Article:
Is Pon Better Than LECA?

This post may contain affiliate links. Read the full disclosure here.

It doesn’t seem like that long ago that everyone was leaving soil in the dirt (geddit? Dirt/soil?) and moving onto leca.

Leca was LIFE CHANGING. No pests! No overwatering! Yay!

As it turns out, it’s not *quite* that simple. I have an article on soil vs leca here and it’s very much a matter of preference rather than one being better than the other. Leca is more set it and forget it, but the whole ‘setting it’ part can be a fucking nightmare.

Then pon turned up. Pon is a product made by Lechuza, designed to be used with their pots.

I have a big bag of Pon at my feet, which I’d show you a picture of but my phone can’t see my computer (IT’S RIGHT HERE)

OOO I fixed it (turned the Bluetooth on and off again)

Here we go:

I’m obsessed with the lies on the bag of the bag:

Ok, they don’t lie, but there’s definitely a bit of omission here. Sure, perhaps pon is the perfect alternative to conventional soil, but also it’s used in an entirely different way (read this article about leca if you’re not sure how, because it’s v similar).

Should you simply water pon like you do soil, you’d just end up wasting a tonne of water.

I suppose it’s the same as the shower method of leca, but if you’ve been here a while you’ll already know my thoughts on the shower method (i.e. that it’s a ballache and poops all over a lot of the advantages of using leca in the first place).

What’s the difference between leca and Pon?

Leca is cheaper

This isn’t a ‘they’re the same but one is cheaper thing’. They’re pretty different. Pon is worth the price for some people, but if budget is a concern, go for leca. I got 6l of pon for about £15, I’d probably get three times as much leca for the same amount.

They have different structures

Pon tends to be smaller and more irregular in shape, though you can get micro leca if you have, for example, a decent hydroponics store nearby.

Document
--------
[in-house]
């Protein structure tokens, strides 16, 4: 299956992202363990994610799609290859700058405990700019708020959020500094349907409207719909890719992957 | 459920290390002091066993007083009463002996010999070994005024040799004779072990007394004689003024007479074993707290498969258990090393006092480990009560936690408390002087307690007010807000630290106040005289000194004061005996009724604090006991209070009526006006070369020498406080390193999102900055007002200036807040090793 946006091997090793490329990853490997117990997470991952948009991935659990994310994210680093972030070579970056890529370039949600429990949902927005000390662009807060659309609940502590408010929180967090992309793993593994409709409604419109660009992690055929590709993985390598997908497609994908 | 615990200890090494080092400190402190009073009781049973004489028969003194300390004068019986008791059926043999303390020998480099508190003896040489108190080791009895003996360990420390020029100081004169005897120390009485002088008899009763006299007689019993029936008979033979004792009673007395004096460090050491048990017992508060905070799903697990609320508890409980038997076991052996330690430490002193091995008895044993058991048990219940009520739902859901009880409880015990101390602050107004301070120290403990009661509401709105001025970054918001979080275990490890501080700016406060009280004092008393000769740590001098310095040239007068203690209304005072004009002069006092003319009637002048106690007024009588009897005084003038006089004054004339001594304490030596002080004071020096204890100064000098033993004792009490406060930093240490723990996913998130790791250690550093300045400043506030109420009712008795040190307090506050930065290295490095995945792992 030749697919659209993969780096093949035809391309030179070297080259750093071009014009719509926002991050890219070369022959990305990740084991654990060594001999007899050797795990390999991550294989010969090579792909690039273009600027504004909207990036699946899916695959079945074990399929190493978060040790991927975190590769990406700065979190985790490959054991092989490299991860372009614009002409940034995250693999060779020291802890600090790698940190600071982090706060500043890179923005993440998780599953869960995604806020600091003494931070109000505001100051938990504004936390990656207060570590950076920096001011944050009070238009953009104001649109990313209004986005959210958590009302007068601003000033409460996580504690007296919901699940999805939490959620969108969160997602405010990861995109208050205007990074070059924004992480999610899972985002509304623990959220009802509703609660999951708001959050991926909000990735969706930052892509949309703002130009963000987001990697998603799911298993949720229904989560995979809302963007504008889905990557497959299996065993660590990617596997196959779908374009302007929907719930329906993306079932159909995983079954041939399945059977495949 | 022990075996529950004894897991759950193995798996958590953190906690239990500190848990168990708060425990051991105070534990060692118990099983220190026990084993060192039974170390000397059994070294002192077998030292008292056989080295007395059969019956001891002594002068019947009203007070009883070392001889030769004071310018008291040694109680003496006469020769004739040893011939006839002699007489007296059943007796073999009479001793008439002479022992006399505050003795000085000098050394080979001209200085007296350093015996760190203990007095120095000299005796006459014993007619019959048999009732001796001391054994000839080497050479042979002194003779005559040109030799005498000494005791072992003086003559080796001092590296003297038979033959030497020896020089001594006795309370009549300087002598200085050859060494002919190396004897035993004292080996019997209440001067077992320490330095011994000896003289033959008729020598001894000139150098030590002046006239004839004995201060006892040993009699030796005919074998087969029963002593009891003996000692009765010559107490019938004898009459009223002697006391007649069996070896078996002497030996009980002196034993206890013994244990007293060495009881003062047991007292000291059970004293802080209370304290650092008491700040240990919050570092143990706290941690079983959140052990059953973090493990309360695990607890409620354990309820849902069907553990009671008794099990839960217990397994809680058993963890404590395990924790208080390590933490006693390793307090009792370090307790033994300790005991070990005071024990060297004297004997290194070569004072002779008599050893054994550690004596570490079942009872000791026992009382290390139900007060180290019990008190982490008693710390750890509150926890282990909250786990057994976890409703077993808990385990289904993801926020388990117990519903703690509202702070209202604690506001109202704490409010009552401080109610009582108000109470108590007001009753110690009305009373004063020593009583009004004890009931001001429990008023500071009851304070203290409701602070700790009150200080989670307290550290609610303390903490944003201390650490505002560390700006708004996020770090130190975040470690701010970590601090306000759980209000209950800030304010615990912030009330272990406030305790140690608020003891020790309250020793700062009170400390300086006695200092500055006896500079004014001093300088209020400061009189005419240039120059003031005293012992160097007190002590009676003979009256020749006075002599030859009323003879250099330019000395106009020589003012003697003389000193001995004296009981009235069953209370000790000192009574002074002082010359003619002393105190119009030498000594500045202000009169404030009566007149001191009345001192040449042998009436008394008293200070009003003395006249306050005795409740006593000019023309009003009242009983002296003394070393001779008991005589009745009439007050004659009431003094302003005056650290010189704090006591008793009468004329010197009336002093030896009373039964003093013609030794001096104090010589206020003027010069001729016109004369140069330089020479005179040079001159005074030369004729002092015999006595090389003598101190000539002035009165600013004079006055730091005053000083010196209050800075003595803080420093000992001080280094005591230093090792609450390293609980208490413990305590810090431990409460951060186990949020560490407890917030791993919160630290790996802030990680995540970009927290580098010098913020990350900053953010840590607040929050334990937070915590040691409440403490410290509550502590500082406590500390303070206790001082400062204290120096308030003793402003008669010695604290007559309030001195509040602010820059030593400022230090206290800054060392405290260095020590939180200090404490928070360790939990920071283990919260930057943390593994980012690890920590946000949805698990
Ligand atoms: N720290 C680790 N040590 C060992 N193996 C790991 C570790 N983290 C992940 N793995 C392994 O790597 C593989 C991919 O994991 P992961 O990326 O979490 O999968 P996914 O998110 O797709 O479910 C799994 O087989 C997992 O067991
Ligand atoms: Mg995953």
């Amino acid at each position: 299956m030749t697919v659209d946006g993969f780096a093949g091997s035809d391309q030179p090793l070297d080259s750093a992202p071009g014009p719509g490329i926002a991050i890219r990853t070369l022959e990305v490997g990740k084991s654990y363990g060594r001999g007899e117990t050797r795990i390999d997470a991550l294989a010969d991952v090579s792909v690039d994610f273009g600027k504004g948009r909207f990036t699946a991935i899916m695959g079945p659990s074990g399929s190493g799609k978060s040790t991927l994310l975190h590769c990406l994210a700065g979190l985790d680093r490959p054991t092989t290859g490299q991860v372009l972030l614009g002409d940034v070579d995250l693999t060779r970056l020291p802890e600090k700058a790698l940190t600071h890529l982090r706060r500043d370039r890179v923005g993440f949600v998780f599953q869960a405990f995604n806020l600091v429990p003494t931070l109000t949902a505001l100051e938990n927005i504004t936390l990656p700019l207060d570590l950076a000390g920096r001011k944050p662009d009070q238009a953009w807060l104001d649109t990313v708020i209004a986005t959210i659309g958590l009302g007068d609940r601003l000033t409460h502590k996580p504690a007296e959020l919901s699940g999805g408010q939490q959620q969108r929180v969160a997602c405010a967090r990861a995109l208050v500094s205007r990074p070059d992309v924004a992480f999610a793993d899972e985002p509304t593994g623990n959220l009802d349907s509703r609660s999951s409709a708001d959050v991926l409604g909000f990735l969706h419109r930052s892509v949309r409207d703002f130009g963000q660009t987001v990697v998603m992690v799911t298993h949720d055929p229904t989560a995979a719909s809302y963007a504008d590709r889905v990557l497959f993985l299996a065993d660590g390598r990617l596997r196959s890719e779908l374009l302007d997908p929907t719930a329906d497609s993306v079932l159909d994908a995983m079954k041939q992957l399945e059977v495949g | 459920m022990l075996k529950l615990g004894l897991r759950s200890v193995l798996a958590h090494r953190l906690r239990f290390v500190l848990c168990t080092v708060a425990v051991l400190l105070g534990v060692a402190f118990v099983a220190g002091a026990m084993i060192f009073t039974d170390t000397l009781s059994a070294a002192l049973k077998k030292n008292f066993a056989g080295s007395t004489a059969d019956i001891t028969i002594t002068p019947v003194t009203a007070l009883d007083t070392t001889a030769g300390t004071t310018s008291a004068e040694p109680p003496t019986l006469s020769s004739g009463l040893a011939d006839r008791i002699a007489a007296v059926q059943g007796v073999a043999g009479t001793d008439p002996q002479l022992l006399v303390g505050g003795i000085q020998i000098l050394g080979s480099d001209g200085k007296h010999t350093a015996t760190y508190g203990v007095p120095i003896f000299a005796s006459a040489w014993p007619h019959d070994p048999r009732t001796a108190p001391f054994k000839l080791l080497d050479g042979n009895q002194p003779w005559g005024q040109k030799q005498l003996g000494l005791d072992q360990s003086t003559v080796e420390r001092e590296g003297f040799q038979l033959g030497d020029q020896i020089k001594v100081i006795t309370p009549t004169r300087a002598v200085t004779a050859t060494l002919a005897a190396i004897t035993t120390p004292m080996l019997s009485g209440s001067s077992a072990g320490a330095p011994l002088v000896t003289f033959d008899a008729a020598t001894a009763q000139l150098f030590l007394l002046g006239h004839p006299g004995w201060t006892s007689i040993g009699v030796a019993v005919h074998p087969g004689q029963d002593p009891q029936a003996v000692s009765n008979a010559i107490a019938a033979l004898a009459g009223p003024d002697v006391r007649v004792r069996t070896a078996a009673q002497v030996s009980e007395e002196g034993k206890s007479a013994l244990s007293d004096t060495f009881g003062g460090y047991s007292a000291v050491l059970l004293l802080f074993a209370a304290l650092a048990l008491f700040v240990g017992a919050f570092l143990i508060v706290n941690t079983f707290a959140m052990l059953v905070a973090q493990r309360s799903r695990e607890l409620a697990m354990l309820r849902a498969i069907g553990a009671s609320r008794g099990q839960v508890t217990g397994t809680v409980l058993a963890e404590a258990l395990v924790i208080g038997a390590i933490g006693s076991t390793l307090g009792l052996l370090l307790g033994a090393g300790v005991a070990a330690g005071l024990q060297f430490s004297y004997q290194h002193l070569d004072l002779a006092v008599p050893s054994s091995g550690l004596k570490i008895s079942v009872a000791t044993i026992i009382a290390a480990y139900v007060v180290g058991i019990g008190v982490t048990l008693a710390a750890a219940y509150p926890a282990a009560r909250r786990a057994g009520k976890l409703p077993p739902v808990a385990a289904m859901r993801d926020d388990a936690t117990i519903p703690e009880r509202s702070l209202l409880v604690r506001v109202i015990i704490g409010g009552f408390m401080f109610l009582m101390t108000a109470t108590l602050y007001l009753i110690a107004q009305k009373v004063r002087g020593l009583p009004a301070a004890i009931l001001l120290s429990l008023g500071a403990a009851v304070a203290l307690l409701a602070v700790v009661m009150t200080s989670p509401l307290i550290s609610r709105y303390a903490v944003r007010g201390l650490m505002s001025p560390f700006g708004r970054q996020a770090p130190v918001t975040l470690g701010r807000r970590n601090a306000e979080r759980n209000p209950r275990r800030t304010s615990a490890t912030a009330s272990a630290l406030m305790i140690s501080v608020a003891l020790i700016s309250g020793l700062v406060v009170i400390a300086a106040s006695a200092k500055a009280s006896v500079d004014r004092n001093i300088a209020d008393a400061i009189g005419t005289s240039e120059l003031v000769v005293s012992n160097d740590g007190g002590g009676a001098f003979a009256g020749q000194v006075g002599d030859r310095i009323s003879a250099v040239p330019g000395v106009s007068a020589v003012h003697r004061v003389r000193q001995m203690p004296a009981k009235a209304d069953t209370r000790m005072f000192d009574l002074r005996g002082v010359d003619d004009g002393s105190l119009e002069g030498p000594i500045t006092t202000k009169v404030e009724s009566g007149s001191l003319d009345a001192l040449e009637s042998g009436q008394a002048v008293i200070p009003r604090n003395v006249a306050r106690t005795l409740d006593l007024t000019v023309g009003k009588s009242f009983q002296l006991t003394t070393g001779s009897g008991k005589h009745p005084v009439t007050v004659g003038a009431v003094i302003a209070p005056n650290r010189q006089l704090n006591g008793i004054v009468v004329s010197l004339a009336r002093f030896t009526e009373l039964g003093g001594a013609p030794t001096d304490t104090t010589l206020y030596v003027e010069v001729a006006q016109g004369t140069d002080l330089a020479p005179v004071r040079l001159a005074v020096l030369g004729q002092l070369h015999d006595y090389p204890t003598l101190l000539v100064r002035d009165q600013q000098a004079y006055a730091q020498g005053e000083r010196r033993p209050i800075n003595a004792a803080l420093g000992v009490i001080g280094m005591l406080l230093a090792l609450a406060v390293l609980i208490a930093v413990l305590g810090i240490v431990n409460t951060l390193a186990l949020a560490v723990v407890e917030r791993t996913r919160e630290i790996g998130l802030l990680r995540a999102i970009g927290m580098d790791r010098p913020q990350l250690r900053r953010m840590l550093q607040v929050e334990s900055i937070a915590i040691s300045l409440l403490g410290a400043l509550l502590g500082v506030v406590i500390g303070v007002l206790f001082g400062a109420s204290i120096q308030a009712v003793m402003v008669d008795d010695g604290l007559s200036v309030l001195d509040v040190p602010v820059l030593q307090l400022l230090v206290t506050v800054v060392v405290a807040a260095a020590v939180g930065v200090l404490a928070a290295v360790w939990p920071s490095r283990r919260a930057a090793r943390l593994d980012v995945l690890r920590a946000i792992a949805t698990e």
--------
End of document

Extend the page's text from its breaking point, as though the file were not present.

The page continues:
Smaller particles can help roots establish stronger roots systems.

Pon has built-in fertiliser

Probs one of the reasons it’s more expensive. This is great for the majority of people because it’s one less thing to think about, but if you have a fertilising regime you prefer or water with aquarium water, it might be better considering something more inert.

Advantages of LECA

  • Leca is cheap

It’s also easily available. You can get smallish (5l) bags from Ikea, but you can also get it from Amazon. Prices vary a lot, so it’s worth checking a few sellers. There can be a bit of variation between colour and size. Very round, red balls are the norm, but I got some grey, really irregular stuff that my Pothos LOVE.

There are various advantages/disadvantages with regards to size and shape but they’re not significant enough to influence my decision – I always just pick the cheapest!

  • There’s a lot of info out there

Semi-hydro is one of those things that seems incredibly overwhelming (and expensive) when you first start reading up on it.

At first, you’re like ‘no bugs? No overwatering? SIGN ME UP.’

And then, when you realise that there’s all the gumph like nutrients and super thrive (which both is and isn’t a nutrient depending on who you ask – I consider it a multi-vitamin; helpful but also not the same as food) and pH levels.

And THEN you realise that whoever told you that leca means no bugs or overwatering was a LIAR.

SO you consider giving up. And then you realise that it’s been six months since you gave your plants any nutrients and they’re thriving.

I like to watch a tonne of videos, freak out, and then pick my battles (I do nutrients, but ignore pH). It works for me!

  • It’s inert

There is no nutritional content in leca (I feel like the grammar there is atrocious, but you know what I mean), meaning you can add whatever fertiliser you like.